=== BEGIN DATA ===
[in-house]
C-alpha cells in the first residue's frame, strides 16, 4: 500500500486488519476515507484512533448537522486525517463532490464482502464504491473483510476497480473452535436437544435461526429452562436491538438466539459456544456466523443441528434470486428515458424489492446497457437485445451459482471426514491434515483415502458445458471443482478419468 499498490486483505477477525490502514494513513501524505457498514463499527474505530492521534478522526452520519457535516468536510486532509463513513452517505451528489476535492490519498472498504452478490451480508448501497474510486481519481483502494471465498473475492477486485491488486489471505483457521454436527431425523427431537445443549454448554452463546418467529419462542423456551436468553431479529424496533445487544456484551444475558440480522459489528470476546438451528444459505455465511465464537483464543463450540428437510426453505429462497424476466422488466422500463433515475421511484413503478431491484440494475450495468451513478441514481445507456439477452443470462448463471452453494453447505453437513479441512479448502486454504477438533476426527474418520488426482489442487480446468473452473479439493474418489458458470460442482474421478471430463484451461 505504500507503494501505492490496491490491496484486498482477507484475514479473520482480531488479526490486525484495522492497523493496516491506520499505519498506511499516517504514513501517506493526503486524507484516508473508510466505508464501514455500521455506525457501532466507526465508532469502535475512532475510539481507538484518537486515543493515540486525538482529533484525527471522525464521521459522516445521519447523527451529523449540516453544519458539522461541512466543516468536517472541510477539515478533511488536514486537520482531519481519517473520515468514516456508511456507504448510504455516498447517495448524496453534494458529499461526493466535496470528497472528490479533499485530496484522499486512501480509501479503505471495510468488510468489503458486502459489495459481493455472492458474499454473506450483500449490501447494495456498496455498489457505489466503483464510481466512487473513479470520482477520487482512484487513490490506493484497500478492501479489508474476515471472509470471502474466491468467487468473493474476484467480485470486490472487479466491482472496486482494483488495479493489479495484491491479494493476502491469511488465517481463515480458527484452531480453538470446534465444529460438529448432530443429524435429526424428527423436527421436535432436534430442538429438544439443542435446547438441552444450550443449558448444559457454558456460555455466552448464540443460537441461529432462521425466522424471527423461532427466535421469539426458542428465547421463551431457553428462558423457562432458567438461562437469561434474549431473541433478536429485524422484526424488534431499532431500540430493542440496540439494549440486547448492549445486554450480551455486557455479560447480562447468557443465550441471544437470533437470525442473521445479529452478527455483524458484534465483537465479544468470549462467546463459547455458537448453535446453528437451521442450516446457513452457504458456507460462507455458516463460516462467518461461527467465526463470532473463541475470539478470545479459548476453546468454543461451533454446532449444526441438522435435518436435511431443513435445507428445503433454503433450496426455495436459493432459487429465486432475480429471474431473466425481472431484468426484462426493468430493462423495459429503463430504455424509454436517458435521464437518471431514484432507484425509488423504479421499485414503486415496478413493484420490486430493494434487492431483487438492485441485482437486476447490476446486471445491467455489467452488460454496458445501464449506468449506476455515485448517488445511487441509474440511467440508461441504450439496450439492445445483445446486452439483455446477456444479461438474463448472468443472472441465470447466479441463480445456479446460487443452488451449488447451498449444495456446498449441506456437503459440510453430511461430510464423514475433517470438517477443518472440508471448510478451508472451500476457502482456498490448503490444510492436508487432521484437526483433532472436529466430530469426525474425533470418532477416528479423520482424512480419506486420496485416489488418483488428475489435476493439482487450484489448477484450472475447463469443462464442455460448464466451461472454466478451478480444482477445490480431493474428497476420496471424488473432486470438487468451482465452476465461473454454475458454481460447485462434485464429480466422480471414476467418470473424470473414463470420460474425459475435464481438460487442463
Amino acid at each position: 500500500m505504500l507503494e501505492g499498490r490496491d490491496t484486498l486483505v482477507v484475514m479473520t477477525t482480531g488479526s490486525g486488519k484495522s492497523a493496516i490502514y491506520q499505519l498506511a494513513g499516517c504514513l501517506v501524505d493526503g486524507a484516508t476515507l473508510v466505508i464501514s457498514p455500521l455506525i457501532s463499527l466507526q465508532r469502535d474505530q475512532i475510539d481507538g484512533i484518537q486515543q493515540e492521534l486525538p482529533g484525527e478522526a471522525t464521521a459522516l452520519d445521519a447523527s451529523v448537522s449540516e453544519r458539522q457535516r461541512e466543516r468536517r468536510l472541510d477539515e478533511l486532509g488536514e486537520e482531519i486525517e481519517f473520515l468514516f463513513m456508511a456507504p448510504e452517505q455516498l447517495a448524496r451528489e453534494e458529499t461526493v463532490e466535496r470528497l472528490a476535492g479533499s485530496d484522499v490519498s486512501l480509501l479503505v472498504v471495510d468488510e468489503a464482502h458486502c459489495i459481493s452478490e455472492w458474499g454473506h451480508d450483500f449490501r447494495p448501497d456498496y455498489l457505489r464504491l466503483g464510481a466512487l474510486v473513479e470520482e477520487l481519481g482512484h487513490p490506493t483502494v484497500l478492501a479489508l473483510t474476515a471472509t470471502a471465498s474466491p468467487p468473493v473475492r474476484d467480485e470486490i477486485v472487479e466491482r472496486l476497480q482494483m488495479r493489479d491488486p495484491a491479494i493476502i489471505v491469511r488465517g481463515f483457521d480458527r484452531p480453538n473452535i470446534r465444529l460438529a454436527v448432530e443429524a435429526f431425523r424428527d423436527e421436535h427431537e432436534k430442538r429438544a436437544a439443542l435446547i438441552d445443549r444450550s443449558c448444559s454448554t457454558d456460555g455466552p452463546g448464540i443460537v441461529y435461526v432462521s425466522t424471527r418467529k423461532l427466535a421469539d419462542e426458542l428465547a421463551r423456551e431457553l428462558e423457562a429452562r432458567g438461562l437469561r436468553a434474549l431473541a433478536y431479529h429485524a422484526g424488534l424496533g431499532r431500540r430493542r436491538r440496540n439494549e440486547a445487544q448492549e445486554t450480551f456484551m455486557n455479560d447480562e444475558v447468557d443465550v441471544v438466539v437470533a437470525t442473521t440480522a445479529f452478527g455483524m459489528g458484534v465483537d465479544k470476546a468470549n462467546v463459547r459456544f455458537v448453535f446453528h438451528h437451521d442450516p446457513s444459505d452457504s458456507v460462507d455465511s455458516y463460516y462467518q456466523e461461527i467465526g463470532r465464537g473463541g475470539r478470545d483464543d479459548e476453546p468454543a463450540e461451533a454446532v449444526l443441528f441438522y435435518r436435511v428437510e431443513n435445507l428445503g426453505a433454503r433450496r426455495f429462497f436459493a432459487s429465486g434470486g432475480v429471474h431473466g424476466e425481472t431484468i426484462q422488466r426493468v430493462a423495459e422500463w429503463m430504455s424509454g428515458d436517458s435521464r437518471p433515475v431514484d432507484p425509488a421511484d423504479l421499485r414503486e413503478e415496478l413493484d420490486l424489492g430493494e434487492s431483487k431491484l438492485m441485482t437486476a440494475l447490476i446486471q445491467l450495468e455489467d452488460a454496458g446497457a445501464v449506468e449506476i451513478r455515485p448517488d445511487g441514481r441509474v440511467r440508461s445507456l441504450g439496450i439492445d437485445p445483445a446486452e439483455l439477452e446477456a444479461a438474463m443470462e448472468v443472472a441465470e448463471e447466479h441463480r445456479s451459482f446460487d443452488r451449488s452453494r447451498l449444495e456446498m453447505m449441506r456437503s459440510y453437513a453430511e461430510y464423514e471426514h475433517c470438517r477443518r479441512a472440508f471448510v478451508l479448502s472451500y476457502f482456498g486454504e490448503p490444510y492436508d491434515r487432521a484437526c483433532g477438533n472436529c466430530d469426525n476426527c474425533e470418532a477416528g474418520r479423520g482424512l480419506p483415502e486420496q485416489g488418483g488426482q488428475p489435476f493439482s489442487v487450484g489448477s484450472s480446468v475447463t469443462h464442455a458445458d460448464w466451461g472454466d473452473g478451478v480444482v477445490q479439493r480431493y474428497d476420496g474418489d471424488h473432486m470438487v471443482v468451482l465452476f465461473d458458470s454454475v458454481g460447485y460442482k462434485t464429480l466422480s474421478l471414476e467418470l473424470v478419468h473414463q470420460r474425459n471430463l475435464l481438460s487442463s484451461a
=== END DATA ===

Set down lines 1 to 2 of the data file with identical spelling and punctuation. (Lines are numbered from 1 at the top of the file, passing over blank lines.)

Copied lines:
[in-house]
C-alpha cells in the first residue's frame, strides 16, 4: 500500500486488519476515507484512533448537522486525517463532490464482502464504491473483510476497480473452535436437544435461526429452562436491538438466539459456544456466523443441528434470486428515458424489492446497457437485445451459482471426514491434515483415502458445458471443482478419468 499498490486483505477477525490502514494513513501524505457498514463499527474505530492521534478522526452520519457535516468536510486532509463513513452517505451528489476535492490519498472498504452478490451480508448501497474510486481519481483502494471465498473475492477486485491488486489471505483457521454436527431425523427431537445443549454448554452463546418467529419462542423456551436468553431479529424496533445487544456484551444475558440480522459489528470476546438451528444459505455465511465464537483464543463450540428437510426453505429462497424476466422488466422500463433515475421511484413503478431491484440494475450495468451513478441514481445507456439477452443470462448463471452453494453447505453437513479441512479448502486454504477438533476426527474418520488426482489442487480446468473452473479439493474418489458458470460442482474421478471430463484451461 505504500507503494501505492490496491490491496484486498482477507484475514479473520482480531488479526490486525484495522492497523493496516491506520499505519498506511499516517504514513501517506493526503486524507484516508473508510466505508464501514455500521455506525457501532466507526465508532469502535475512532475510539481507538484518537486515543493515540486525538482529533484525527471522525464521521459522516445521519447523527451529523449540516453544519458539522461541512466543516468536517472541510477539515478533511488536514486537520482531519481519517473520515468514516456508511456507504448510504455516498447517495448524496453534494458529499461526493466535496470528497472528490479533499485530496484522499486512501480509501479503505471495510468488510468489503458486502459489495459481493455472492458474499454473506450483500449490501447494495456498496455498489457505489466503483464510481466512487473513479470520482477520487482512484487513490490506493484497500478492501479489508474476515471472509470471502474466491468467487468473493474476484467480485470486490472487479466491482472496486482494483488495479493489479495484491491479494493476502491469511488465517481463515480458527484452531480453538470446534465444529460438529448432530443429524435429526424428527423436527421436535432436534430442538429438544439443542435446547438441552444450550443449558448444559457454558456460555455466552448464540443460537441461529432462521425466522424471527423461532427466535421469539426458542428465547421463551431457553428462558423457562432458567438461562437469561434474549431473541433478536429485524422484526424488534431499532431500540430493542440496540439494549440486547448492549445486554450480551455486557455479560447480562447468557443465550441471544437470533437470525442473521445479529452478527455483524458484534465483537465479544468470549462467546463459547455458537448453535446453528437451521442450516446457513452457504458456507460462507455458516463460516462467518461461527467465526463470532473463541475470539478470545479459548476453546468454543461451533454446532449444526441438522435435518436435511431443513435445507428445503433454503433450496426455495436459493432459487429465486432475480429471474431473466425481472431484468426484462426493468430493462423495459429503463430504455424509454436517458435521464437518471431514484432507484425509488423504479421499485414503486415496478413493484420490486430493494434487492431483487438492485441485482437486476447490476446486471445491467455489467452488460454496458445501464449506468449506476455515485448517488445511487441509474440511467440508461441504450439496450439492445445483445446486452439483455446477456444479461438474463448472468443472472441465470447466479441463480445456479446460487443452488451449488447451498449444495456446498449441506456437503459440510453430511461430510464423514475433517470438517477443518472440508471448510478451508472451500476457502482456498490448503490444510492436508487432521484437526483433532472436529466430530469426525474425533470418532477416528479423520482424512480419506486420496485416489488418483488428475489435476493439482487450484489448477484450472475447463469443462464442455460448464466451461472454466478451478480444482477445490480431493474428497476420496471424488473432486470438487468451482465452476465461473454454475458454481460447485462434485464429480466422480471414476467418470473424470473414463470420460474425459475435464481438460487442463